Bleeding in the skin, which appears as small reddish-purple dots (petechiae) or spots (purpura)

Constant crying of an infant or child at the beginning of the "toddler" walk (the picky stage)

Headache, neck stiffness, confusion or a combination thereof in older children

When should you see a doctor?

Children who have a fever should get a doctor's evaluation right away if there are any warning signs or if they are less than 2 months old.

Children without warning signs aged 3 months to 3 years should have a checkup if the temperature is 39°C or higher, when there is no obvious upper respiratory infection (i.e. children are sneezing with a runny nose) nasal congestion) or if the fever lasts more than 5 days.

For children who do not have warning signs and are over 3 years of age, the need and timing of a doctor's evaluation depends on the child's symptoms. For children who have upper respiratory symptoms but otherwise appear to be otherwise healthy; They may not need further evaluation. Children over 3 years of age who have a fever lasting more than 5 days should see a doctor.

What will the doctor do?

Doctors first ask about the child's symptoms and medical history. Then they do a physical examination. A description of the child's symptoms and a thorough examination by doctors allows the doctors to determine the cause of the fever (see Table: Some Common Causes and Features of Fever in Children).

Doctors take the child's temperature. It is taken rectally in infants and young children to ensure its accuracy. The respiratory rate is monitored. In children who appear sick, blood pressure is measured. In children who have problems with coughing or breathing, the temperature is taken. A sensor placed on a finger or earlobe to measure the concentration of oxygen in the blood (pulse oximetry).

When doctors examine children, they look for warning signs (such as poor appearance, lethargy, restlessness, and irritability), especially how children respond to the examination—such as if children are lethargic and negative or irritable.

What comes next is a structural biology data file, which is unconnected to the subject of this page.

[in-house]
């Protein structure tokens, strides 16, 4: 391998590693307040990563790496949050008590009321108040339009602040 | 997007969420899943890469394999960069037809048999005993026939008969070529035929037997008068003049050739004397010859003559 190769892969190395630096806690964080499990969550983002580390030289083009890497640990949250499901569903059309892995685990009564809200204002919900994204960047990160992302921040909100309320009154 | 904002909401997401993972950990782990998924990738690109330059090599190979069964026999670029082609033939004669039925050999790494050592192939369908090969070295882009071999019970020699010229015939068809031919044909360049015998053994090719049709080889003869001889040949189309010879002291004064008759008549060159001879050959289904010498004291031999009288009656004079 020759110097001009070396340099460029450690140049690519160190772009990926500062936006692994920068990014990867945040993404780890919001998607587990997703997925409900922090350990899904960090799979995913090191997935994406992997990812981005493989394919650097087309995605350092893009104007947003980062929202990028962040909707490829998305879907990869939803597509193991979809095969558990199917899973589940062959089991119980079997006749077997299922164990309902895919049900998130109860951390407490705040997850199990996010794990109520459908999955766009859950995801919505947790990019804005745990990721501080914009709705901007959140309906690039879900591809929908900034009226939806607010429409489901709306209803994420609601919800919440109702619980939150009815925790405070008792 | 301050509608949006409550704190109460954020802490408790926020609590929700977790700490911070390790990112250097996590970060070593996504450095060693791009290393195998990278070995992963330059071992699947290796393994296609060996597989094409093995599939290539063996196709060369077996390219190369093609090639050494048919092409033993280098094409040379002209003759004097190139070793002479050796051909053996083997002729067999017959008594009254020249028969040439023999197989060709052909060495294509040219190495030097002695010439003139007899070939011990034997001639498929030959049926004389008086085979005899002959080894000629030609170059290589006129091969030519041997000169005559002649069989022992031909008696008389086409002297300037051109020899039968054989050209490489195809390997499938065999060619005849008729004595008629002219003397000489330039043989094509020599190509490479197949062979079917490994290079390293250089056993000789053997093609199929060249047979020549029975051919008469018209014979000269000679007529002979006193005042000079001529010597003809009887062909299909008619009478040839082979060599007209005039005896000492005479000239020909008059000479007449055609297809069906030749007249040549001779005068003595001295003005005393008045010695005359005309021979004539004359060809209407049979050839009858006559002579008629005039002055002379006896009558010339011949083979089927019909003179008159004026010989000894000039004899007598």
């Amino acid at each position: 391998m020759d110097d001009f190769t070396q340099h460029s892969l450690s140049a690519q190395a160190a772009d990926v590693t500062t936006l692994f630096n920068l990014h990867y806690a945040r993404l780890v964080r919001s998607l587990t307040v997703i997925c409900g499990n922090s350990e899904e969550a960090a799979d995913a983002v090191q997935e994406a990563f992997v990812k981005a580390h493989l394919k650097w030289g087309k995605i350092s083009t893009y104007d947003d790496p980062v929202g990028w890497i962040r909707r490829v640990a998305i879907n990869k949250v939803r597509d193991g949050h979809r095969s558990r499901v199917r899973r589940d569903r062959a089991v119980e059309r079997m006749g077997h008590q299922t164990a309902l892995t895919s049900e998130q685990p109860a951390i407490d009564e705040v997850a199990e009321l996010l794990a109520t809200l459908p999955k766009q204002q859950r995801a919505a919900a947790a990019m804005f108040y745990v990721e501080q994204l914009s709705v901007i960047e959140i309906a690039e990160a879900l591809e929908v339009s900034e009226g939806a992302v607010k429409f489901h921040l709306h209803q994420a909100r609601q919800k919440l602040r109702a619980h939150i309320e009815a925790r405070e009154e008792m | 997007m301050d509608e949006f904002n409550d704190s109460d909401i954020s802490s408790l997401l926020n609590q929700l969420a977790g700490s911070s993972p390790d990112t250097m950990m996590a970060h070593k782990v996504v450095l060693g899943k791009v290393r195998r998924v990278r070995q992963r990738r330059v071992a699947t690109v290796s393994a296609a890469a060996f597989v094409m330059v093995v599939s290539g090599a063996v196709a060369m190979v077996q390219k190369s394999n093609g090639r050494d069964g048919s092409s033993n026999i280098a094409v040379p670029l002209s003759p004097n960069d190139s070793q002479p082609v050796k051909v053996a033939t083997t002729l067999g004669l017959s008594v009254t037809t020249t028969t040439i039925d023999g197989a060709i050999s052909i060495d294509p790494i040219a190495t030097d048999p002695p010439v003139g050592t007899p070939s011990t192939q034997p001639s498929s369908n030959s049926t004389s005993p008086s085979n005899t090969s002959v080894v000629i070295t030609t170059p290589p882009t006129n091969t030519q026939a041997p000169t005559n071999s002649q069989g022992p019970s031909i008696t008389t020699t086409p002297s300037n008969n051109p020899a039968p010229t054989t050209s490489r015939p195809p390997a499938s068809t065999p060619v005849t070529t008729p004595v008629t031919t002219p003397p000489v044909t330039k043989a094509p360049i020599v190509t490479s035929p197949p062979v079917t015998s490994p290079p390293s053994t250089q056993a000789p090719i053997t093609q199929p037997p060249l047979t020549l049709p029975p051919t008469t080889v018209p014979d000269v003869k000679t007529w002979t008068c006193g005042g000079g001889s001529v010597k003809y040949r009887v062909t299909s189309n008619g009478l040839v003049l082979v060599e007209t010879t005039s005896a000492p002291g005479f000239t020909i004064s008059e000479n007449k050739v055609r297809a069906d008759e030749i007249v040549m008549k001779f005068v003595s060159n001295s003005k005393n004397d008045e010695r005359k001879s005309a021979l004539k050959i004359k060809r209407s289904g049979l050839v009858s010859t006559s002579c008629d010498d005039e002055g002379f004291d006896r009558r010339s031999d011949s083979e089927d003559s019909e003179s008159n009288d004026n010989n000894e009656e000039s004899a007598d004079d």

The fever itself can sometimes cause some warning signs in children, including lethargy, listlessness, and a poor appearance. Doctors may give children fever-reducing medications (such as ibuprofen) and be reassessed once the fever is reduced. On the other hand, it is worrying that children who appear poorly in their condition persist despite their normal temperature.

Doctors can often diagnose an acute fever without tests. For example, if children do not appear to be very ill, the cause is usually a viral infection or a respiratory infection if they have a runny nose, wheezing, or cough, or gastroenteritis if They have had diarrhea and vomiting. In such children, the diagnosis is clear and no tests are needed. Even if there are no specific symptoms to help make the diagnosis, the cause is still often a viral infection in children who do not appear very ill. Doctors try to limit the tests they give to children who may have a more serious disorder. The chance of a serious disorder (and thus the need for tests) varies with the child's age, symptoms, and general appearance, as well as with the particular disorders the doctor suspects (see table: Some Causes). common and features of fever in children).

If a newborn (newborn 28 days old or younger) has a fever, they should be admitted to the hospital for tests because the risk of serious infection is high. Tests usually include blood and urine tests, a spinal tap (lumbar puncture), and sometimes a chest x-ray. .

In infants aged 1 to 3 months, blood tests, urine tests (urinalysis), and urine culture are done. The need for hospitalization, chest x-rays, and spinal taps varies with the results of the examination, blood and urine tests, as well as how the disease appears or improves. and possible follow-up testing.Infants under 3 months of age are tested for bacteremia, urinary tract infections, and meningitis.Testing is necessary because infants have difficulty determining the source of a fever and their immature immune system is dangerous.